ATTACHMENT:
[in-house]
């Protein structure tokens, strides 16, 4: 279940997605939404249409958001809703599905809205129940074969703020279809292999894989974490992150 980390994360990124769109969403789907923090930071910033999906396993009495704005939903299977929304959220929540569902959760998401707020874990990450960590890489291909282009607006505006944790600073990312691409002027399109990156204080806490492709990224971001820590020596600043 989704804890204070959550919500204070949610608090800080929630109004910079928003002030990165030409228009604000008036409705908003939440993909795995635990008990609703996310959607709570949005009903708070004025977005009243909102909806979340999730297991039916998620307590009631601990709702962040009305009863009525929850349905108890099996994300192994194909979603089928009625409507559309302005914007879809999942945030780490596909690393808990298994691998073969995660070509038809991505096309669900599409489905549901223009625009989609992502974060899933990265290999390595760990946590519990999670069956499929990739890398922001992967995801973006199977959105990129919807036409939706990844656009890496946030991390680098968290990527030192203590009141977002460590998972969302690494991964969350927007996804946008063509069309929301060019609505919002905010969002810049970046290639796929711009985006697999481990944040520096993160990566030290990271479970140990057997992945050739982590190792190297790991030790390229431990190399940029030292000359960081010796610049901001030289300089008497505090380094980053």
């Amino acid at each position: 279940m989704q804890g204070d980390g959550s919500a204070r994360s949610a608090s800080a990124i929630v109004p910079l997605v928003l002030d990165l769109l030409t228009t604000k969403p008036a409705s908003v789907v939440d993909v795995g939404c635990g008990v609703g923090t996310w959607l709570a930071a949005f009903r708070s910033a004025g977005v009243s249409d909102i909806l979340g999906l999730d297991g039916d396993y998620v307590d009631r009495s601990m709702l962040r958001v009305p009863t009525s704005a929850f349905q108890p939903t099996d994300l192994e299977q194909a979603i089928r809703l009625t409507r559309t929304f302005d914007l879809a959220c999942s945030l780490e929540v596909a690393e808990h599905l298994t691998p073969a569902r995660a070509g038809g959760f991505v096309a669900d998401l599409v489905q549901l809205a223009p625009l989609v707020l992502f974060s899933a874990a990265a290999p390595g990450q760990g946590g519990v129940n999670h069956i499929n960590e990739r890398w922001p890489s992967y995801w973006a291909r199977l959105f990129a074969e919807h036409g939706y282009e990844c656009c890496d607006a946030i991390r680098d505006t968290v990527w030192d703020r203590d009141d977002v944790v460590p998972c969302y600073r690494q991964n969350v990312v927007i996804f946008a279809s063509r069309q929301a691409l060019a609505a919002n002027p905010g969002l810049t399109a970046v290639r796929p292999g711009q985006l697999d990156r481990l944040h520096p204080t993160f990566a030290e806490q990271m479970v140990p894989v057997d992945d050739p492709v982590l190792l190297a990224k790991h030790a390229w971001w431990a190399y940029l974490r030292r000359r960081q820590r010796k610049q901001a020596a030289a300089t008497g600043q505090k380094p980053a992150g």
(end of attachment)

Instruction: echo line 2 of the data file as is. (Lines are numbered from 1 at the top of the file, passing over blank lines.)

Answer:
């Protein structure tokens, strides 16, 4: 279940997605939404249409958001809703599905809205129940074969703020279809292999894989974490992150 980390994360990124769109969403789907923090930071910033999906396993009495704005939903299977929304959220929540569902959760998401707020874990990450960590890489291909282009607006505006944790600073990312691409002027399109990156204080806490492709990224971001820590020596600043 989704804890204070959550919500204070949610608090800080929630109004910079928003002030990165030409228009604000008036409705908003939440993909795995635990008990609703996310959607709570949005009903708070004025977005009243909102909806979340999730297991039916998620307590009631601990709702962040009305009863009525929850349905108890099996994300192994194909979603089928009625409507559309302005914007879809999942945030780490596909690393808990298994691998073969995660070509038809991505096309669900599409489905549901223009625009989609992502974060899933990265290999390595760990946590519990999670069956499929990739890398922001992967995801973006199977959105990129919807036409939706990844656009890496946030991390680098968290990527030192203590009141977002460590998972969302690494991964969350927007996804946008063509069309929301060019609505919002905010969002810049970046290639796929711009985006697999481990944040520096993160990566030290990271479970140990057997992945050739982590190792190297790991030790390229431990190399940029030292000359960081010796610049901001030289300089008497505090380094980053």